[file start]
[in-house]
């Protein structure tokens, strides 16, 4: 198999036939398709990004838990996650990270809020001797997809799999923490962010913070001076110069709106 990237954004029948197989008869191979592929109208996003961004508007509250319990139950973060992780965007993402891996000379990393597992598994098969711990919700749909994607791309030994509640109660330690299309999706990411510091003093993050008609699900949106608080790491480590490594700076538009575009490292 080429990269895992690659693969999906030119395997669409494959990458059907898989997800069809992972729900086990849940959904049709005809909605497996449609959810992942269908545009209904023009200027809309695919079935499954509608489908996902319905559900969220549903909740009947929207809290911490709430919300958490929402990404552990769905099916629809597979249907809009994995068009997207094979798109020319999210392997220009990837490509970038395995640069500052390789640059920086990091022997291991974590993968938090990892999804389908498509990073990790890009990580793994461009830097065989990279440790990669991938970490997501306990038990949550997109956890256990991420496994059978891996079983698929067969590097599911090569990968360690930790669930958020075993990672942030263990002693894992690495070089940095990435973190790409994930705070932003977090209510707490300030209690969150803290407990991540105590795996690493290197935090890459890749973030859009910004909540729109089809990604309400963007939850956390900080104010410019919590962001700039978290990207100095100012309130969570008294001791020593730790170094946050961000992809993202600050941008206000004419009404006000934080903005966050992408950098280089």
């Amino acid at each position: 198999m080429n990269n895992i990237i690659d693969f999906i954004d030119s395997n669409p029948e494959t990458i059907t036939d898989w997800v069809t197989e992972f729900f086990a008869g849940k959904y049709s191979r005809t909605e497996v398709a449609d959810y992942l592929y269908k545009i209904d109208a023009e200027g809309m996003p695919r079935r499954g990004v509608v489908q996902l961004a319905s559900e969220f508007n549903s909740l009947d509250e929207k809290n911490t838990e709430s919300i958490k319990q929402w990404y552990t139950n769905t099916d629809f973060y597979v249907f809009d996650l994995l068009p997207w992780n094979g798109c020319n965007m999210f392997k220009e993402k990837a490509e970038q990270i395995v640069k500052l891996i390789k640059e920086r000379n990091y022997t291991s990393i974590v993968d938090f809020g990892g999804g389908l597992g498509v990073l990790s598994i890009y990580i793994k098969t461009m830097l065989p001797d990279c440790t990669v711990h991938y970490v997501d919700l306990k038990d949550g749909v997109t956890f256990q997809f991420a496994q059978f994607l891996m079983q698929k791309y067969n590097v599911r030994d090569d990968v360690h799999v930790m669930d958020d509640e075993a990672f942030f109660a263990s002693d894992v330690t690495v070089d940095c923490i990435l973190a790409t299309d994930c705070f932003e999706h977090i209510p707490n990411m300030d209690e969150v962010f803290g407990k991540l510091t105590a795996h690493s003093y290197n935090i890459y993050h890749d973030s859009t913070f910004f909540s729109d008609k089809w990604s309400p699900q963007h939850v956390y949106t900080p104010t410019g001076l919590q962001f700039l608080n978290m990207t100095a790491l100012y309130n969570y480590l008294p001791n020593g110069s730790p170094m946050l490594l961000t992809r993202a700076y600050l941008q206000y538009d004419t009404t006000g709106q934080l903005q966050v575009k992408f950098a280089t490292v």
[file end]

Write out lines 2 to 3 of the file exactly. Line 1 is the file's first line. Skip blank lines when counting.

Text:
């Protein structure tokens, strides 16, 4: 198999036939398709990004838990996650990270809020001797997809799999923490962010913070001076110069709106 990237954004029948197989008869191979592929109208996003961004508007509250319990139950973060992780965007993402891996000379990393597992598994098969711990919700749909994607791309030994509640109660330690299309999706990411510091003093993050008609699900949106608080790491480590490594700076538009575009490292 080429990269895992690659693969999906030119395997669409494959990458059907898989997800069809992972729900086990849940959904049709005809909605497996449609959810992942269908545009209904023009200027809309695919079935499954509608489908996902319905559900969220549903909740009947929207809290911490709430919300958490929402990404552990769905099916629809597979249907809009994995068009997207094979798109020319999210392997220009990837490509970038395995640069500052390789640059920086990091022997291991974590993968938090990892999804389908498509990073990790890009990580793994461009830097065989990279440790990669991938970490997501306990038990949550997109956890256990991420496994059978891996079983698929067969590097599911090569990968360690930790669930958020075993990672942030263990002693894992690495070089940095990435973190790409994930705070932003977090209510707490300030209690969150803290407990991540105590795996690493290197935090890459890749973030859009910004909540729109089809990604309400963007939850956390900080104010410019919590962001700039978290990207100095100012309130969570008294001791020593730790170094946050961000992809993202600050941008206000004419009404006000934080903005966050992408950098280089």
């Amino acid at each position: 198999m080429n990269n895992i990237i690659d693969f999906i954004d030119s395997n669409p029948e494959t990458i059907t036939d898989w997800v069809t197989e992972f729900f086990a008869g849940k959904y049709s191979r005809t909605e497996v398709a449609d959810y992942l592929y269908k545009i209904d109208a023009e200027g809309m996003p695919r079935r499954g990004v509608v489908q996902l961004a319905s559900e969220f508007n549903s909740l009947d509250e929207k809290n911490t838990e709430s919300i958490k319990q929402w990404y552990t139950n769905t099916d629809f973060y597979v249907f809009d996650l994995l068009p997207w992780n094979g798109c020319n965007m999210f392997k220009e993402k990837a490509e970038q990270i395995v640069k500052l891996i390789k640059e920086r000379n990091y022997t291991s990393i974590v993968d938090f809020g990892g999804g389908l597992g498509v990073l990790s598994i890009y990580i793994k098969t461009m830097l065989p001797d990279c440790t990669v711990h991938y970490v997501d919700l306990k038990d949550g749909v997109t956890f256990q997809f991420a496994q059978f994607l891996m079983q698929k791309y067969n590097v599911r030994d090569d990968v360690h799999v930790m669930d958020d509640e075993a990672f942030f109660a263990s002693d894992v330690t690495v070089d940095c923490i990435l973190a790409t299309d994930c705070f932003e999706h977090i209510p707490n990411m300030d209690e969150v962010f803290g407990k991540l510091t105590a795996h690493s003093y290197n935090i890459y993050h890749d973030s859009t913070f910004f909540s729109d008609k089809w990604s309400p699900q963007h939850v956390y949106t900080p104010t410019g001076l919590q962001f700039l608080n978290m990207t100095a790491l100012y309130n969570y480590l008294p001791n020593g110069s730790p170094m946050l490594l961000t992809r993202a700076y600050l941008q206000y538009d004419t009404t006000g709106q934080l903005q966050v575009k992408f950098a280089t490292v």